Doughnuts, Donuts, D’oh! Nuts!

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I’m watching my weight…(watching it go up). So I probably shouldn’t have agreed to teach a doughnut class last week. But I did, and the students did a great job, and I’m in an elastic waistband now. This is the raised doughnut they made, and it’s a doozy. The flavoring here is lemon and nutmeg, but you can add anything you want. But…be aware… if you add Bacon or Sriracha, do not invite me over.  That is just weird.


1 cup warm milk

¼ ounce granulated yeast

¼ cup sugar

2 tablespoons unsalted butter, melted

1 egg

½ teaspoon freshly grated nutmeg

grated zest of 1 lemon

2-3 cups all-purpose four

½ teaspoon sea salt


1/3 cup unsalted butter, melted

2 cups powdered sugar, sifted

1 teaspoon vanilla extract (or maple, or liqueur, or whatever you want)

½ teaspoon sea salt

¼ – ½ cup hot water



  1. Stir together milk, yeast, sugar, and set aside to proof for 10 minutes.
  1. Add butter, egg, nutmeg, zest, and 1 cup of flour. Stir together to form a paste. Add salt, and enough of the remaining flour to form a smooth dough. Knead 8-10 minutes, until smooth and elastic. Cover and let rise until doubled in volume, about 1 hour.
  1. While dough rises, make the glaze. Combine melted butter with powdered sugar, vanilla, and salt, and stir until smooth. Just before using, adjust consistency with hot water, 1 tablespoon at a time. Use while hot.
  1. Heat oil to 350° F. Turn dough out onto a floured surface and with a rolling pin, roll out to ½ thick, then cut into shape. Fry in hot oil 1-2 minutes on each side, until evenly golden brown. Drain on paper towels, and while hot, dip into white glaze. Let stand a few minutes until glaze is set.


Navajo Fry Bread

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Happy Indigenous People’s Day!

What better way to celebrate Native American Heritage than with a recipe that reminds us just how crappy American’s have been to these people. This recipe was developed in the Southwest on reservations (which the tribes were forced onto) as a way to utilize the government supplied flour, sugar, and lard.  It became a cultural unifier, but also contributed to poor health.   Shitty, but also delicious.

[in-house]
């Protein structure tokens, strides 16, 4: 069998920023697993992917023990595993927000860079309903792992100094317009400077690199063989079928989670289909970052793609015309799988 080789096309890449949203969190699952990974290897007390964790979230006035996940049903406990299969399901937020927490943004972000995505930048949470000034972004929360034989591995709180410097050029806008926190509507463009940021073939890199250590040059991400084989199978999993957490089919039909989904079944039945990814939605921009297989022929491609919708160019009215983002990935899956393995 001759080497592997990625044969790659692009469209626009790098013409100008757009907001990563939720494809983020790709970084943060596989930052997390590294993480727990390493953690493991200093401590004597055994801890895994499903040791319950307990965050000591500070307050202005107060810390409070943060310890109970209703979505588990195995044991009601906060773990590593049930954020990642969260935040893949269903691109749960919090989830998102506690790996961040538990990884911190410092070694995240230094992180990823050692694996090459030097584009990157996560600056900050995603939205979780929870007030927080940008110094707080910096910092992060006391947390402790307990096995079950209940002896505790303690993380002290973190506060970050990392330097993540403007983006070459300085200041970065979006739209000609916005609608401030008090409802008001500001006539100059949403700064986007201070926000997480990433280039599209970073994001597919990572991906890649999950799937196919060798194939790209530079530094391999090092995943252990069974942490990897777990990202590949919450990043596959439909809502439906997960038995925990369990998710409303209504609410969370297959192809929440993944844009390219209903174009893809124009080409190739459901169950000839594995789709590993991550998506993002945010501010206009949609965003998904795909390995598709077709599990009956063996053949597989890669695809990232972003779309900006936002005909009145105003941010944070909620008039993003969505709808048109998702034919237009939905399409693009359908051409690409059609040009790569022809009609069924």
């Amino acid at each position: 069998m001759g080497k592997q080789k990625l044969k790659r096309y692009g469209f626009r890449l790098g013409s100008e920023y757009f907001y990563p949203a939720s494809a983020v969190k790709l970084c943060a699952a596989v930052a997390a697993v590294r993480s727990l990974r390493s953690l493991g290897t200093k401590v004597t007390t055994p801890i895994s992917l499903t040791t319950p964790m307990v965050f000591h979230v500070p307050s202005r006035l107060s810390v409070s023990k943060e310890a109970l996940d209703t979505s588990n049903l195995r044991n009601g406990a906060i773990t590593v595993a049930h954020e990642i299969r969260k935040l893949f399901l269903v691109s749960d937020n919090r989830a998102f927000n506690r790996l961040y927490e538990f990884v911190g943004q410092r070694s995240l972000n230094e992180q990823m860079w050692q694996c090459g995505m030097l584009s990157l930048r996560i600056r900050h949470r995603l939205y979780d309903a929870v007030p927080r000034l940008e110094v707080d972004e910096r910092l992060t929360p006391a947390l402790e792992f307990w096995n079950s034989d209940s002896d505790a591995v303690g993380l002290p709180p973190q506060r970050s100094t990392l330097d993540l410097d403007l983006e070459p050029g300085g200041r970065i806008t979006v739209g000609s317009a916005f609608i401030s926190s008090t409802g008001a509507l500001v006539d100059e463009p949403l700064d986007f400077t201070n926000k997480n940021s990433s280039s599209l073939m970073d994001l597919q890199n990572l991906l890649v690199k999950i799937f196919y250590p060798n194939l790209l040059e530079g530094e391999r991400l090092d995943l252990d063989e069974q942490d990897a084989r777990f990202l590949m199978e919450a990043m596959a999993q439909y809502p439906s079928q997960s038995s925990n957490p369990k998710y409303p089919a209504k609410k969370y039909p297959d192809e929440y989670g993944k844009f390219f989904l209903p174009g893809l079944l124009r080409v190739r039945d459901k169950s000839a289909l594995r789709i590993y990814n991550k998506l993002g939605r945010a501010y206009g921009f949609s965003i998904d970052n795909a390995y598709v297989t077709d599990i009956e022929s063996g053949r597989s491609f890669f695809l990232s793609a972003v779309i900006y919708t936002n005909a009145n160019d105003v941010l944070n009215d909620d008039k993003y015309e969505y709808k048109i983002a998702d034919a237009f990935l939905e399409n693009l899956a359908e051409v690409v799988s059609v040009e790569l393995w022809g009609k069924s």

I fell in love with this bread on a trip though the Southwest when I was a kid (in the 1970’s). It was on the table at every restaurant back then.   I haven’t seen it in years, probably because people are extra health conscious these days. (Also, I haven’t been to New Mexico in a hella fortnight.) When I worked at a Southwestern restaurant in the 1980’s (when that was trendy) we used it to make Southwest pizzas. It’s not bad as a taco pincher either. However, I prefer it as is. Many people like to top it with honey or jam, but my preference has always been on the savory side. (I’m not much of a sweetie.) I have always added the coriander and scallions as per my old job, but you can certainly leave them out.

Make it, and as you eat it, think about Iron Eyes Cody and his Keep American Beautiful ad. And don’t think even a little bit about Columbus.


3 cups all-purpose flour

1 tablespoon baking powder

¼ teaspoon sugar

½ teaspoon salt

2 scallions, chopped fine

½ teaspoon ground coriander

1 ½ cups cold water

vegetable or peanut oil for frying


Combine flour, baking powder, sugar, salt, scallions, and coriander in a bowl and stir together. Add water slowly, stirring, until a dough is formed. (You may use a little more or less water—flour absorption rates vary, as does human accuracy in measuring.) Knead briefly on a floured surface until a soft dough forms, then set aside to rest for 15 minutes.

Heat oil to 375 °F.   Working on the floured surface again, roll dough into large gold ball size pieces. Flatten (with fingers or a rolling pin) each ball into a disc about ¼ of an inch thick. Fry in heated oil until golden brown on each side, about 2-3 minutes. Drain on paper towels, then serve hot.